With a small subscriber base, 155 Mbps of bandwidth would satisfy the anticipated network traffic. However, a successful subscriber volume with heavy traffic and usage requires additional fiber and radios. At the point of heavy traffic, a dynamic rerouting algorithm as shown in Figure 5 must be implemented. The dynamic rerouting uses an OEM cell to convey traffic conditions to the immediate neighboring nodes. The percentage of traffic at the neighboring node is used as a rerouting phase. The level of congestion is used as the rerouting component. The dynamic rerouting allows massive throughput over the network, which is twice the bandwidth of the medium that feeds to the arbitrary nodes throughout the network. In most point-to-point traffic situations, this scheme works extremely efficiently.
Figure 5. Vector Routing with Dynamic Rerouting
In a recurrent feedback system, like the one with dynamic vector rerouting, the system is chaotic. This chaotic behavior becomes apparent when the majority of the nodes try to feed data to a single node or neighboring block of nodes. This point becomes a Lorenz point, or the strange attractor. In order to avoid the network falling into the fibrillation mode, a supervisory station capable of assigning priorities and distributing a correction vector throughout the system must be included in the feedback network.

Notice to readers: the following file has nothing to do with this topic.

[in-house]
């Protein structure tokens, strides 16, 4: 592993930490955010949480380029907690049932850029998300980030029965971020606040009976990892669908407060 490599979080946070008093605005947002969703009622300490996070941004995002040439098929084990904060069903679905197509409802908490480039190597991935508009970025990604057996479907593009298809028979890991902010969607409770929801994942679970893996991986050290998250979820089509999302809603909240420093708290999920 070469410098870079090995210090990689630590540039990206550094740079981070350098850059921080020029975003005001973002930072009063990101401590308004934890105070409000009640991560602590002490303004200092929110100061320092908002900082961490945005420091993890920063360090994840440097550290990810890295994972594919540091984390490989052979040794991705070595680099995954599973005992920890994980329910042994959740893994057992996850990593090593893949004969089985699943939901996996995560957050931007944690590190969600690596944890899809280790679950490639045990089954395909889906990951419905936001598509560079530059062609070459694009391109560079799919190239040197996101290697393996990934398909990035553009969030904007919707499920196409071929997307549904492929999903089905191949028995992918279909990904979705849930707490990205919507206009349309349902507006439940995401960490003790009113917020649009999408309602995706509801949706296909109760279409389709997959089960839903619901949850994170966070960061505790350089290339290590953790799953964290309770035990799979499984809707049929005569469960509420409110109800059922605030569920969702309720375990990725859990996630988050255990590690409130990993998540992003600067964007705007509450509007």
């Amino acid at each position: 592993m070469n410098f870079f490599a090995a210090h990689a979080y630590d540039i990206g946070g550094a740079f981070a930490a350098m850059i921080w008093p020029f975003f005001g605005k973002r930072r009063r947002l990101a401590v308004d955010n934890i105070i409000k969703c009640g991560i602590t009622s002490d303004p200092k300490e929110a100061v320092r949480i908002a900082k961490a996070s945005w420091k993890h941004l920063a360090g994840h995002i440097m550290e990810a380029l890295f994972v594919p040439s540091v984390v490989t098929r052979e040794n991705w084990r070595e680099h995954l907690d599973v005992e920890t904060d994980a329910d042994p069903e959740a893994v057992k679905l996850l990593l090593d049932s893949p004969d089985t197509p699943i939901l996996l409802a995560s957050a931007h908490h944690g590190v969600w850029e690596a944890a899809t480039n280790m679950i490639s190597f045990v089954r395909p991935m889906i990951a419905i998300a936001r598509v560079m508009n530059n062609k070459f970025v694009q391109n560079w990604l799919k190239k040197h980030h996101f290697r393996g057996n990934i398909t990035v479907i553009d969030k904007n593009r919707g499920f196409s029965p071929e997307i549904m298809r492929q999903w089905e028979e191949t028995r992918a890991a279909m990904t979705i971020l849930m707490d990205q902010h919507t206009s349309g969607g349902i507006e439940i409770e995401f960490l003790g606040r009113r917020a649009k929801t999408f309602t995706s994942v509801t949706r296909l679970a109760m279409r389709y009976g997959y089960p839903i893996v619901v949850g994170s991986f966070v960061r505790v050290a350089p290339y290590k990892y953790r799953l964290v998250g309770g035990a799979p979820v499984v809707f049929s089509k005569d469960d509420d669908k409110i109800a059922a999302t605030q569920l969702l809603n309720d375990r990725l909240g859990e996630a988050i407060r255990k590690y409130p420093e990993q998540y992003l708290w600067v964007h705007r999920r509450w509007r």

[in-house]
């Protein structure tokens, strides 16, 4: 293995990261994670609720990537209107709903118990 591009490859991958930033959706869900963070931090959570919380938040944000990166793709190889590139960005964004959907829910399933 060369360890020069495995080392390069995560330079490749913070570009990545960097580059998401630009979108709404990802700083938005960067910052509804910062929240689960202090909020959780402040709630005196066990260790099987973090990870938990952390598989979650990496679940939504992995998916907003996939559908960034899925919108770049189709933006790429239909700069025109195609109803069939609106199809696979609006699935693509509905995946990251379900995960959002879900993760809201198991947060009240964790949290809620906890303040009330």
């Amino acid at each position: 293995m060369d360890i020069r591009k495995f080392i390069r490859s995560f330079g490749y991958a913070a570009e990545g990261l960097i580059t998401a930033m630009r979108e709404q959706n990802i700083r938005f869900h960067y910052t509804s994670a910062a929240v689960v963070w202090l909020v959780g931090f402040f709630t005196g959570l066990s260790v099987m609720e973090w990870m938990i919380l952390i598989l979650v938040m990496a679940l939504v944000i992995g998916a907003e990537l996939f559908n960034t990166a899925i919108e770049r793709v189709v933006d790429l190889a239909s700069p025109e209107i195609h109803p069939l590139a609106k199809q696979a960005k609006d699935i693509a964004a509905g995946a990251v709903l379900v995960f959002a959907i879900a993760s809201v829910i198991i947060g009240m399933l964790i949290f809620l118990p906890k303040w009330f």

The supervisory station is analogous to an intelligent pacemaker that keeps the heart from falling into a random timing state. The network throughput will be improved by implementing spot transfer stations to relieve congestion. Furthermore, the central station can be used as a broadcast point. A public event often causes repetitive distribution of the same data over multiple locations. Digital broadcasts from a central location dramatically improve the network traffic under such conditions.
The installation of a fiber network without guaranteed subscribers is a high-risk and high-cost proposition. The metropolitan area network utilizing fiber-speed, wireless devices allows high-speed communications without such risk for cost-effective creation of small, multi-building networks.
Shigeaki (Shey) Hakusui is the president and founder of Harmonix Corporation, the manufacturer of GigaLink, a 60 GHz digital radio used in high-speed, wireless communications.